After I read this post, I thought of another quote from Weiner’s op-ed, which came from Syon Bhanot, a behavioral economist who teaches at Swarthmore. Does calling people out online for their “misbehavior” actually make the situation better? Does it save lives? Bhanot says that when you point out misbehavior online,

“you’re not confronting it — you’re virtue-signaling.” And confronting wrongdoers in person “is not going to be motivationally effective,” he added. “Shaming creates defensiveness. It doesn’t persuade, it entrenches.”

Makes perfect sense to me, especially when you look at the exchange I read in the Duggar Family News group. Neither side was backing down. The conflict was getting worse. The mood was getting uglier. And I wondered if that made things better in the already difficult situation we’re all having to weather right now. Bhanot says that instead of personally calling out “wrongdoers”, it’s better to appeal to the authorities and ask them to handle it on an organizational level. I would also add that sometimes there’s something going on that you don’t know about and is none of your business. One astute German in a local Facebook group posted that someone you see in public who is not wearing a mask might have a medical problem that makes mask wearing difficult or impossible. I think it’s better to just give those people a wide berth rather than berating them.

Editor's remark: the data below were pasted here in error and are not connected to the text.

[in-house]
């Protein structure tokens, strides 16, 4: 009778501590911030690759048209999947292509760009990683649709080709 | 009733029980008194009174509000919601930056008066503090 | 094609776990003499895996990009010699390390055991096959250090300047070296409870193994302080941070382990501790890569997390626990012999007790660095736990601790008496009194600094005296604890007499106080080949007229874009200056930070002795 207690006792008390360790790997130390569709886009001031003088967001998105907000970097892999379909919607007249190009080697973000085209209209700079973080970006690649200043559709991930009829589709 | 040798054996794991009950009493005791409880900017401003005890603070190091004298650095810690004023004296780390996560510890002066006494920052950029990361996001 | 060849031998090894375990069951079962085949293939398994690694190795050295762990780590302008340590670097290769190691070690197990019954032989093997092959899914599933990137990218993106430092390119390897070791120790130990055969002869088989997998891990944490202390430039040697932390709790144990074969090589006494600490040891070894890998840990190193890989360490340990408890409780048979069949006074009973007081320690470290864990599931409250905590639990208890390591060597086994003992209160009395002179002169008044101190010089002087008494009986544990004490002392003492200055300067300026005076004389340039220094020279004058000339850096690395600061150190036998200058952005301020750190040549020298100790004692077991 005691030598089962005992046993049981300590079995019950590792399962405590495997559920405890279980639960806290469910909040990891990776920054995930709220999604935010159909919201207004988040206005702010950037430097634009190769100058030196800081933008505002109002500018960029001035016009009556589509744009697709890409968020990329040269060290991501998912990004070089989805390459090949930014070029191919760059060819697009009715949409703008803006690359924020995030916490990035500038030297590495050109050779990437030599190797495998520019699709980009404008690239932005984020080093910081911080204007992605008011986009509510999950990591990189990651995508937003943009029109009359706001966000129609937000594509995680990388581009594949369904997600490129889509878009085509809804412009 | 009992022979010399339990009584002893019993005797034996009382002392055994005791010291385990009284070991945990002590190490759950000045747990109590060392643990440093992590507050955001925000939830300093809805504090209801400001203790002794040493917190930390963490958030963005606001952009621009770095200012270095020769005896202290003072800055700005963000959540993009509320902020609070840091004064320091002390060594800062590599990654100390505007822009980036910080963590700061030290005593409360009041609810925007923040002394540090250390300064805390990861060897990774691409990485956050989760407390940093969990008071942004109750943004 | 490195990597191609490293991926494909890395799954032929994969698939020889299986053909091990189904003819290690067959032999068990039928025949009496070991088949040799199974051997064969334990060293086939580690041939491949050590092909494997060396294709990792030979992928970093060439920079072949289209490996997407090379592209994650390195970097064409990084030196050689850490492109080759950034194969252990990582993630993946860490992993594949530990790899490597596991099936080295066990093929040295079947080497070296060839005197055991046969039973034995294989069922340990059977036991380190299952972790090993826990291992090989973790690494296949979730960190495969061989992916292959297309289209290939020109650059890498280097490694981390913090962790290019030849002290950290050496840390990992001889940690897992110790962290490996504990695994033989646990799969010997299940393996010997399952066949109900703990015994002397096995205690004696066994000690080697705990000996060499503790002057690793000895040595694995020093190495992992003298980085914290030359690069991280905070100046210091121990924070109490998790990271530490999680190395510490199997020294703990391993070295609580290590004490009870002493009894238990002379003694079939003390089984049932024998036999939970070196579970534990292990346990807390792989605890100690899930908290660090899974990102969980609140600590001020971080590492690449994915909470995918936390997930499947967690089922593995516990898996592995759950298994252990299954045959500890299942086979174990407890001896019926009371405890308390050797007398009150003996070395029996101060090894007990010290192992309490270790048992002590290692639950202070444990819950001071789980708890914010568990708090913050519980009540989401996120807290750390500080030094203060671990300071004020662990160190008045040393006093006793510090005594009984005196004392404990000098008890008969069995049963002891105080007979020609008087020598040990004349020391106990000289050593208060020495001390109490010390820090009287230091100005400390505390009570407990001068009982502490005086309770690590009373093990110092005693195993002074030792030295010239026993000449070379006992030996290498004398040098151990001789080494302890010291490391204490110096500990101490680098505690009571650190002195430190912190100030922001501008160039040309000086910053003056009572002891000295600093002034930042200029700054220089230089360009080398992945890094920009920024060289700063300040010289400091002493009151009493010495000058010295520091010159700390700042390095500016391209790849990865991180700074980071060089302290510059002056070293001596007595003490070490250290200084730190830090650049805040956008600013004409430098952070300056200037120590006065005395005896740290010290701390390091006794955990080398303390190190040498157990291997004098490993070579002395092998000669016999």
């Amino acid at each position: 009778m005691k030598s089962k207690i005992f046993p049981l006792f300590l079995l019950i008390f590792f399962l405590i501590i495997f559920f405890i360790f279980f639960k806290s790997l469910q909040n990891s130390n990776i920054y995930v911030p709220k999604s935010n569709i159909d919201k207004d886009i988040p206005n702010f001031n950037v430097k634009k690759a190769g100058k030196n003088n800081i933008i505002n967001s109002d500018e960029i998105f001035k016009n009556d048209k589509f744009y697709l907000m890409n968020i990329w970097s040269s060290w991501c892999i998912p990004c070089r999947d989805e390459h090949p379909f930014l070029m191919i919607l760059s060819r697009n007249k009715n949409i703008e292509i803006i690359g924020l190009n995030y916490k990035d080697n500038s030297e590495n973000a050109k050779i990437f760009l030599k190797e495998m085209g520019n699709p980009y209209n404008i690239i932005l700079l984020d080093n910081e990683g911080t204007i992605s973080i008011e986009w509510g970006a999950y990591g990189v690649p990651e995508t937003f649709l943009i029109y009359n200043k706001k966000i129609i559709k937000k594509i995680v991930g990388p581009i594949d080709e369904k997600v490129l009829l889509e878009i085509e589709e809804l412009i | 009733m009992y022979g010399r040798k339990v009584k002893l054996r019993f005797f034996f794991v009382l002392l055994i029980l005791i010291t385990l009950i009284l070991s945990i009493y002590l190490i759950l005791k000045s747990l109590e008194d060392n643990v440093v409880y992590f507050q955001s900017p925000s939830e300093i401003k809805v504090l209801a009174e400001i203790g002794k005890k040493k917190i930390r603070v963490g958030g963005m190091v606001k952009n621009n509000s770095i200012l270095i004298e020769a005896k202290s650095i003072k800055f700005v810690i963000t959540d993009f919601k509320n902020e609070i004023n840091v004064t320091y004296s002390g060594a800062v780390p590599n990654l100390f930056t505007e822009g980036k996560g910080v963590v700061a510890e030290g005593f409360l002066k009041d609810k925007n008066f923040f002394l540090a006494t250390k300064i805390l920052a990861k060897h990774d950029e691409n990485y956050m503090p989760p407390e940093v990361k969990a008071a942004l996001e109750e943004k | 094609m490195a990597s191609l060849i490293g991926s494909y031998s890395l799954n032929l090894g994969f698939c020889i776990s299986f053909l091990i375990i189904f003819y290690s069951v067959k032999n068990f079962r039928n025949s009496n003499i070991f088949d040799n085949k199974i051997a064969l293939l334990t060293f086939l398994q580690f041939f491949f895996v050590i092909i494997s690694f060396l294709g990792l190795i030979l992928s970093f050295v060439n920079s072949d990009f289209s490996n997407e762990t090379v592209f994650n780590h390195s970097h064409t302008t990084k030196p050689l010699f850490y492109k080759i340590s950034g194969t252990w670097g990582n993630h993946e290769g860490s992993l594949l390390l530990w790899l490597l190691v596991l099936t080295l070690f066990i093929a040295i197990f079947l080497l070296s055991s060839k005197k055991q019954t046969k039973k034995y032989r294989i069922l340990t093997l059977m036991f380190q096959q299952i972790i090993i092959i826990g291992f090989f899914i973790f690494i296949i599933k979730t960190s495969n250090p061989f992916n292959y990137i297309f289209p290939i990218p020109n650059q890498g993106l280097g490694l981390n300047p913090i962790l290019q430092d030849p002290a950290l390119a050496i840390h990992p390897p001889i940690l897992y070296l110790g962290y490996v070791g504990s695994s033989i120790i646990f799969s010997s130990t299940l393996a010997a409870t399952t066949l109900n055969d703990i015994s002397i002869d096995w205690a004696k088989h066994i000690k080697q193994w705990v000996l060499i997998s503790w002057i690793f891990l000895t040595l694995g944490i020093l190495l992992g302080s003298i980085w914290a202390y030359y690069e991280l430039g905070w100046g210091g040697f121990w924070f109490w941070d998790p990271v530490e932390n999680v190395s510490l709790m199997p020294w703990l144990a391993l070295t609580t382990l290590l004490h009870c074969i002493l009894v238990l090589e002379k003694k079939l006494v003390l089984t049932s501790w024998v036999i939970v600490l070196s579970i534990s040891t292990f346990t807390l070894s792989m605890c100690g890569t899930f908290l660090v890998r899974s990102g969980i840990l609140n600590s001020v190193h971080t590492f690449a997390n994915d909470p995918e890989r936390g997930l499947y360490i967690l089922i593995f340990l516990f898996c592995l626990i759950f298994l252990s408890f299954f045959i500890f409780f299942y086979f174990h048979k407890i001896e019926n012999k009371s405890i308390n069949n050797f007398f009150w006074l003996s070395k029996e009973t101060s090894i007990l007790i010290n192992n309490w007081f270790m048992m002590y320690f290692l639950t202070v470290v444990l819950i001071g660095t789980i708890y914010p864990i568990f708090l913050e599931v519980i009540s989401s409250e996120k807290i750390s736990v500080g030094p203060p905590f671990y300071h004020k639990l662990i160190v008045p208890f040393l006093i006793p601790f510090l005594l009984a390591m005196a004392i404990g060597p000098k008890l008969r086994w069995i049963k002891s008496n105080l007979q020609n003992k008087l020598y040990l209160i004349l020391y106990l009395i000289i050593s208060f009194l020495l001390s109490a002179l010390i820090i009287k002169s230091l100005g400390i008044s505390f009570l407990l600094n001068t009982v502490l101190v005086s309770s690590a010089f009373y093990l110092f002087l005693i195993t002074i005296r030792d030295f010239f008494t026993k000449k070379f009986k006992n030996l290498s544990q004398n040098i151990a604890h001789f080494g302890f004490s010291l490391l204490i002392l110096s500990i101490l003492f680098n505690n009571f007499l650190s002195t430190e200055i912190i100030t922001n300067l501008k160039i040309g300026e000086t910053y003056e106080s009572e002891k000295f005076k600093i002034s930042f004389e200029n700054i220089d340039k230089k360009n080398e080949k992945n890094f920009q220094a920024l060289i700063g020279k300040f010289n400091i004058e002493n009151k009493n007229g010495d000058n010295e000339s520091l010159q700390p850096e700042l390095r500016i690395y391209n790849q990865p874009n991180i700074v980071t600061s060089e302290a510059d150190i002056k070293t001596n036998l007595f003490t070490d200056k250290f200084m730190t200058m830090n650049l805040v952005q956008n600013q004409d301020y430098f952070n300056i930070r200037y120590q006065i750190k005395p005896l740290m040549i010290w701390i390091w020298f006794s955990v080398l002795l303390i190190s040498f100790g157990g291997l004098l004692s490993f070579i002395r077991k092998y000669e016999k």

I was still thinking about the subject of pandemic shaming last night, so I did more Googling and found an article on The Guardian by Poppy Noor about shaming that is going on in the United Kingdom. Noor writes that a few weeks ago, journalist Amelia Gentleman tweeted a photo of an apartment building where someone had posted huge posters shaming a neighbor for not socially distancing. The disgruntled neighbor was perturbed because “Ann” had been having people over and when she was asked to stop having company, refused to comply. So Ann’s neighbor decided to publicly shame her with the posters… which anyone passing could see, but as you can now see, has been picked up by the news.